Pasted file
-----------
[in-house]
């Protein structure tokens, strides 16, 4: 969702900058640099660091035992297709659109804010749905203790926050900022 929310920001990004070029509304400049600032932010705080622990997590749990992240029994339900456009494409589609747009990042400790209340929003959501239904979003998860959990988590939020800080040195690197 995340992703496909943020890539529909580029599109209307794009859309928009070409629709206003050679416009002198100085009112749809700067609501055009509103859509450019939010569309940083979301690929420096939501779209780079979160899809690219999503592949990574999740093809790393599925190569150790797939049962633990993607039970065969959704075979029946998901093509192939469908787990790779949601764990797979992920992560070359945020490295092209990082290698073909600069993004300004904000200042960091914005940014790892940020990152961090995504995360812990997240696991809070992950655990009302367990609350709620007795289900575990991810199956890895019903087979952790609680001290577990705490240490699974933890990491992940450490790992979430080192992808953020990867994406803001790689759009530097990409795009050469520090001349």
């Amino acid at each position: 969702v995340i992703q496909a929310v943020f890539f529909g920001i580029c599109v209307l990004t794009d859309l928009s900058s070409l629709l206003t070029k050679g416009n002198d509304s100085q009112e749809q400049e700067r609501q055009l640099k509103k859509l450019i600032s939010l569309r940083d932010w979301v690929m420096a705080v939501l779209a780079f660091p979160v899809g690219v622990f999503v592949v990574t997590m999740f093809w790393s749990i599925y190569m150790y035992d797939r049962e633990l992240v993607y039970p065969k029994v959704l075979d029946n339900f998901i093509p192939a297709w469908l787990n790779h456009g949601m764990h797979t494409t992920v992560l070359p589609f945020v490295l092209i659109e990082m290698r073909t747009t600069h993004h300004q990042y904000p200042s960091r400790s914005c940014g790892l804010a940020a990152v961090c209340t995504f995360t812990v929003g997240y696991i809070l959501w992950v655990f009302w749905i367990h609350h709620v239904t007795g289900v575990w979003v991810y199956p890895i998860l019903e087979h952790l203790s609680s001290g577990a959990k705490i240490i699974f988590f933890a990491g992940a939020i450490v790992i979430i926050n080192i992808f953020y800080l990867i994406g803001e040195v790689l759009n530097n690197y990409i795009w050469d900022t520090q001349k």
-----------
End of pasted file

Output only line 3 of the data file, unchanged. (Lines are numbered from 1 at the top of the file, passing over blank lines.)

């Amino acid at each position: 969702v995340i992703q496909a929310v943020f890539f529909g920001i580029c599109v209307l990004t794009d859309l928009s900058s070409l629709l206003t070029k050679g416009n002198d509304s100085q009112e749809q400049e700067r609501q055009l640099k509103k859509l450019i600032s939010l569309r940083d932010w979301v690929m420096a705080v939501l779209a780079f660091p979160v899809g690219v622990f999503v592949v990574t997590m999740f093809w790393s749990i599925y190569m150790y035992d797939r049962e633990l992240v993607y039970p065969k029994v959704l075979d029946n339900f998901i093509p192939a297709w469908l787990n790779h456009g949601m764990h797979t494409t992920v992560l070359p589609f945020v490295l092209i659109e990082m290698r073909t747009t600069h993004h300004q990042y904000p200042s960091r400790s914005c940014g790892l804010a940020a990152v961090c209340t995504f995360t812990v929003g997240y696991i809070l959501w992950v655990f009302w749905i367990h609350h709620v239904t007795g289900v575990w979003v991810y199956p890895i998860l019903e087979h952790l203790s609680s001290g577990a959990k705490i240490i699974f988590f933890a990491g992940a939020i450490v790992i979430i926050n080192i992808f953020y800080l990867i994406g803001e040195v790689l759009n530097n690197y990409i795009w050469d900022t520090q001349k």